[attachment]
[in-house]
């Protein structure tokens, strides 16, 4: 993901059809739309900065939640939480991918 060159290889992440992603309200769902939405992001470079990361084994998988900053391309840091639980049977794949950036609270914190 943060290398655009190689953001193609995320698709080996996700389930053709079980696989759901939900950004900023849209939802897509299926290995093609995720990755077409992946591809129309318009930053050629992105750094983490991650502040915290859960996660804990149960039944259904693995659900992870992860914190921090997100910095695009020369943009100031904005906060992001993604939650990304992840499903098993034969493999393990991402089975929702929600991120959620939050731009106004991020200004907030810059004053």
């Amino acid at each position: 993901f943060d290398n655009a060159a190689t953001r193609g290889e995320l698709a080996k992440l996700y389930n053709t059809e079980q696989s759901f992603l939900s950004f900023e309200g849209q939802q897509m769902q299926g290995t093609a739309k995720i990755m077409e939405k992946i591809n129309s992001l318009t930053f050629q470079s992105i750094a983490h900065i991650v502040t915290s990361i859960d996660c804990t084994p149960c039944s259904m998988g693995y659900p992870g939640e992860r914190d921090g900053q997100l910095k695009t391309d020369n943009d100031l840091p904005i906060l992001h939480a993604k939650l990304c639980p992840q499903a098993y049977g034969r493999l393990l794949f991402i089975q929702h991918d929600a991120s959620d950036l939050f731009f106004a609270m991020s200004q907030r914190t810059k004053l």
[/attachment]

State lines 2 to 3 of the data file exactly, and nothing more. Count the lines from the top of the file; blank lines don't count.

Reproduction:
């Protein structure tokens, strides 16, 4: 993901059809739309900065939640939480991918 060159290889992440992603309200769902939405992001470079990361084994998988900053391309840091639980049977794949950036609270914190 943060290398655009190689953001193609995320698709080996996700389930053709079980696989759901939900950004900023849209939802897509299926290995093609995720990755077409992946591809129309318009930053050629992105750094983490991650502040915290859960996660804990149960039944259904693995659900992870992860914190921090997100910095695009020369943009100031904005906060992001993604939650990304992840499903098993034969493999393990991402089975929702929600991120959620939050731009106004991020200004907030810059004053």
């Amino acid at each position: 993901f943060d290398n655009a060159a190689t953001r193609g290889e995320l698709a080996k992440l996700y389930n053709t059809e079980q696989s759901f992603l939900s950004f900023e309200g849209q939802q897509m769902q299926g290995t093609a739309k995720i990755m077409e939405k992946i591809n129309s992001l318009t930053f050629q470079s992105i750094a983490h900065i991650v502040t915290s990361i859960d996660c804990t084994p149960c039944s259904m998988g693995y659900p992870g939640e992860r914190d921090g900053q997100l910095k695009t391309d020369n943009d100031l840091p904005i906060l992001h939480a993604k939650l990304c639980p992840q499903a098993y049977g034969r493999l393990l794949f991402i089975q929702h991918d929600a991120s959620d950036l939050f731009f106004a609270m991020s200004q907030r914190t810059k004053l």